THE DAYS of traditional hospital charts could be numbered.

Nurses and doctors at the Great Western Hospital are to be handed mobile-style hand-held devices, using them to log patients’ vital signs such as heart rate, breathing and blood oxygen.

It is hoped that more than 700 of the devices will be distributed by September – with around half going directly to ward nurses.

The technology roll-out is part of a bid by managers at the Marlborough Road hospital to further improve patient safety. 

The hospital already uses national scheme NEWS (National Early Warning Score) to track patients’ health information, by monitoring a slew of measures, including blood pressure and heart rate.

Nurses currently use a paper chart developed by the Royal College of Physicians, to calculate their patients’ NEWS scores. The higher their patient score on a scale of zero to 18, the sicker they are deemed to be. 

The initiative – which is also employed by paramedics and some GPs – is used to track whether or not a person’s health is deteriorating. If a patient receives a high NEWS score, they are monitored more regularly – or an emergency team of specialist doctors and nurses could be called up to the ward.

Sarah Canfield, an Intensive Care Unit matron at GWH, said that the new electronic system would help already busy nurses. The hand-held devices would automatically remind nurses when their patients were due to have a new set of observations recorded – as well as alerting specialist teams if a patient records a dangerously high NEWS score.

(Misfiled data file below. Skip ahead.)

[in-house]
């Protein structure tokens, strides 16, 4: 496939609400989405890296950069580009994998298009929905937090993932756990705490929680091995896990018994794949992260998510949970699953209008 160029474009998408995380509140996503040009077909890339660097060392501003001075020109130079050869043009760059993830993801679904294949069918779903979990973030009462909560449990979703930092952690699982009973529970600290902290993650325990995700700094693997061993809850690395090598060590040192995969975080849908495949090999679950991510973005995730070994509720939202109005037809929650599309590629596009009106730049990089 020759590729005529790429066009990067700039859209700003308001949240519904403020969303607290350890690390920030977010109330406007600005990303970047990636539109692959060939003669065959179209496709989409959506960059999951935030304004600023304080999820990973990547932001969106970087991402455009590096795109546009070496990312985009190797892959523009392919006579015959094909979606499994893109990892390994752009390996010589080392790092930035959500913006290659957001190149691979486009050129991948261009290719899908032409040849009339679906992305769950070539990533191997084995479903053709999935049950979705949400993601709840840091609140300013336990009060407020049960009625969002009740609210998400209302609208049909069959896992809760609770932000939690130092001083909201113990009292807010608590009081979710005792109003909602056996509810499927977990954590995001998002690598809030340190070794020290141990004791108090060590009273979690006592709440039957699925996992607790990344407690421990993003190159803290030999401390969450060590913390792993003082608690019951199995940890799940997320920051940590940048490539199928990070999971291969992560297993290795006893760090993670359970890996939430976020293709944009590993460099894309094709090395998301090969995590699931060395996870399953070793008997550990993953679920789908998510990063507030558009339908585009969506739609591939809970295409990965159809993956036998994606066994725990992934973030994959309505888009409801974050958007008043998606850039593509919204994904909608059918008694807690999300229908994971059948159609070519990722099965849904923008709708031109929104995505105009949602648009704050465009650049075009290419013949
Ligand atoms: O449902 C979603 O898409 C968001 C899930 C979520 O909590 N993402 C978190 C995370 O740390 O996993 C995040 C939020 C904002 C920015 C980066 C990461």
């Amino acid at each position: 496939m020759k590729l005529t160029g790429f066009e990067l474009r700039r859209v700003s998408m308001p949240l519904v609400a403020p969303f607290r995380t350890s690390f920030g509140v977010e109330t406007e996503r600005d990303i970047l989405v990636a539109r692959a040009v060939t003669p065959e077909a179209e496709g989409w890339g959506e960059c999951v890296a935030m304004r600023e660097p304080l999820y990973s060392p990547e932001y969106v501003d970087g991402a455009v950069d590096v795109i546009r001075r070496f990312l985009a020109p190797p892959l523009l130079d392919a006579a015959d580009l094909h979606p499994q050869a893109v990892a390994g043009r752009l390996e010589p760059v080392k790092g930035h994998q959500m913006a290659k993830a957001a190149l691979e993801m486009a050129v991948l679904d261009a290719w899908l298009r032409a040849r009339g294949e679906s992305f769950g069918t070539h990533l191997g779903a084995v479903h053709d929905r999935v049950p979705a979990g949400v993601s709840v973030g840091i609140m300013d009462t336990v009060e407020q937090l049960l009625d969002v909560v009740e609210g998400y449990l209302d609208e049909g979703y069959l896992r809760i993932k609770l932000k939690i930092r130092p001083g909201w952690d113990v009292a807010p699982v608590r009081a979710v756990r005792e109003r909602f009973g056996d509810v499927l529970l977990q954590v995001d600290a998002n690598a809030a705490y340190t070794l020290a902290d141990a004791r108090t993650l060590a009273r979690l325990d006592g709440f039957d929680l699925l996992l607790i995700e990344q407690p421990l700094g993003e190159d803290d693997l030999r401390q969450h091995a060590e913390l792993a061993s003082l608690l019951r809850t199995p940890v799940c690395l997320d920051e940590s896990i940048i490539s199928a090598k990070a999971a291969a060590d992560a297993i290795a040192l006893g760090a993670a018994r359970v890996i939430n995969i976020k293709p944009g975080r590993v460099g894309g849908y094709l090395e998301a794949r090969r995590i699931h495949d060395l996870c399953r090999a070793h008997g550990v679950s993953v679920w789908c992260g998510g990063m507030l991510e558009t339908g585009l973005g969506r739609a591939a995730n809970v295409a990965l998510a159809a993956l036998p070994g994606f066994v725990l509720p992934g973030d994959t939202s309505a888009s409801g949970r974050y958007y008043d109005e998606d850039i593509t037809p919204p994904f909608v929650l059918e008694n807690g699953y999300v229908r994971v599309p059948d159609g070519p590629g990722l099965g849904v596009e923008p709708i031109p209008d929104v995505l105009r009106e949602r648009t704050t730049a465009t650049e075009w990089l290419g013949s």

The experienced nurse, who has been at the Swindon hospital for 12 years, said: “We have had it in the trust where the nurse beeps the doctor and something else happens and they haven’t managed to get back to the call. What this will do is alert them [the doctor], alert them again and if there’s still no answer, it will keep going up the hierarchy. 

“In a busy hospital like this, that will be invaluable.” 

GWH plans to buy more than 700 devices. At least 360 of the machines will be used by nursing teams on the wards, with the rest being given to specialist clinicians. 

Hospital chiefs hope that the electronic monitoring system will be in place by the autumn.

The initiative follows a string of measures to improve patient safety at the hospital. At a talk given by matron Ms Canfield for GWH members on Thursday night, it was revealed that the hospital saw just 51 cardiac arrests in 2017 – below the national average.

She credited a new approach to poorly patients. Rather than nurses waiting until their patients go into cardiac arrest before paging specialist “crash teams”, now the emergency teams are called to the wards earlier.

“We’re rescuing patients a lot quicker,” she said.